You can’t blame Philadelphia Flyers general manager Paul Holmgren for trying to snag Shea Weber for draft picks, but what’s done is done. Weber will be a Nashville Predator for the next fourteen years and he’s completely off the table.
Many have been asking, “What’s next?” The Flyers lost out on signing free agents Ryan Suter, Zach Parise, and Weber while also losing Jaromir Jagr and Matt Carle to free agency.
Instead of throwing out abstract speculation and fantasy trades, I’d prefer to counter that the best move from Holmgren would be to sit tight with what he has for next season.
On offense, the organization can finally put pen to paper on a new deal for Jake Voracek. It’s unknown at this point just how far apart the two entities are on years and dollars, but the Flyers have the salary cap space to absorb marginal over-payment if that’s what it comes down to.
In that scenario, the Flyers are looking at a top line of Scott Hartnell, Claude Giroux and Voracek along with a second line of Brayden Schenn, Danny Briere and Wayne Simmonds. It may not be a “stacked” top six, but it’s a strong line-up with room for growth.
Sean Couturier can center the third line between Ruslan Fedotenko and Matt Read while Max Talbot can serve on the fourth line. The remaining positions can be won at training camp between Eric Wellwood, Tom Sestito, Jody Shelley, Ben Holmstrom, Zac Rinaldo, and any other surprise candidates in October.
The defense is a bit of a gamble, especially with the questionable health of Kimmo Timonen, Andrej Meszaros and Nicklas Grossmann. Braydon Coburn can log heavy minutes against top line competition, but Luke Schenn hasn’t been very successful in the recent past. Bruno Gervais is a bottom pairing defenseman at best.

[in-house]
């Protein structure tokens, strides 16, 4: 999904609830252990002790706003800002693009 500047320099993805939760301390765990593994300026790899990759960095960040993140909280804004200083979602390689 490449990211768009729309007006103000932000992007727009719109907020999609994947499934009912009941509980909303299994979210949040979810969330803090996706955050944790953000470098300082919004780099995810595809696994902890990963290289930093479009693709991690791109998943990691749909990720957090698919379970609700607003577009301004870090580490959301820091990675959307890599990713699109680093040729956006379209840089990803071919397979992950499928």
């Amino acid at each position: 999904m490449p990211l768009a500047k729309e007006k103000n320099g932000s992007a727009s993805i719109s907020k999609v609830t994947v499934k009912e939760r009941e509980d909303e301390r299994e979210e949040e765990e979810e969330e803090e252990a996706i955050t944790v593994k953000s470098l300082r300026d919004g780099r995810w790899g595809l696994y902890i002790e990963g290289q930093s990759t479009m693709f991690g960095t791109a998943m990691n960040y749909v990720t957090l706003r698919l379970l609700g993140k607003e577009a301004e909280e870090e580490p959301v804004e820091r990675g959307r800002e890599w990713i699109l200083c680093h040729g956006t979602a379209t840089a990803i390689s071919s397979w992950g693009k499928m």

There are two factors that come into play in why I’m remaining calm.
The first is that the Flyers’ “window of opportunity” remains wide open for the 2013-14 season. The only players of substantial value to the organization whose contracts are expiring are Hartnell, Simmonds and Timonen. The forwards may see a healthy increase in their respective salaries, but the Flyers should have salary cap room for both.
As for Timonen, he may stick it out for one more shot at the Stanley Cup, but it is all dependent on his health and how much money he would be looking for.
The other players with expiring contracts? Wellwood (restricted free agent), Zac Rinaldo (restricted free agent), Fedotenko, Andreas Lilja, Jody Shelley, and Michael Leighton.
The second factor is that the 2012-13 season has a realistic shot of not beginning on time. I don’t believe the NHL or the NHLPA will want to lose an entire year of hockey again, but it’s not out of the question that the first puck drop won’t occur until December.
If that’s the case, and the season is reduced to 40-50 games, health shouldn’t be as much of a concern. The Flyers could actually take advantage of the situation to test both Schenn and Meszaros in more expanded roles to evaluate which is worth keeping in the long-term.
It’s risky, but there really are few other avenues worth exploring now. As long as Couturier and Schenn remain non-starters for trades, not much can be done.
The organization could try and sign free agent Shane Doan, but he’s reportedly been looking for a sizeable contract in both dollars and years. It doesn’t make sense if his contract is going to come back to haunt them when they need to sign younger, more valuable players (Couturier, Schenn, Giroux, Read and Meszaros all have to be signed in 2014).
This tactic will put more pressure on Holmgren to shoot for the moon for the 2013-14 NHL season, but enough can happen between now and then that panicking now is pointless.
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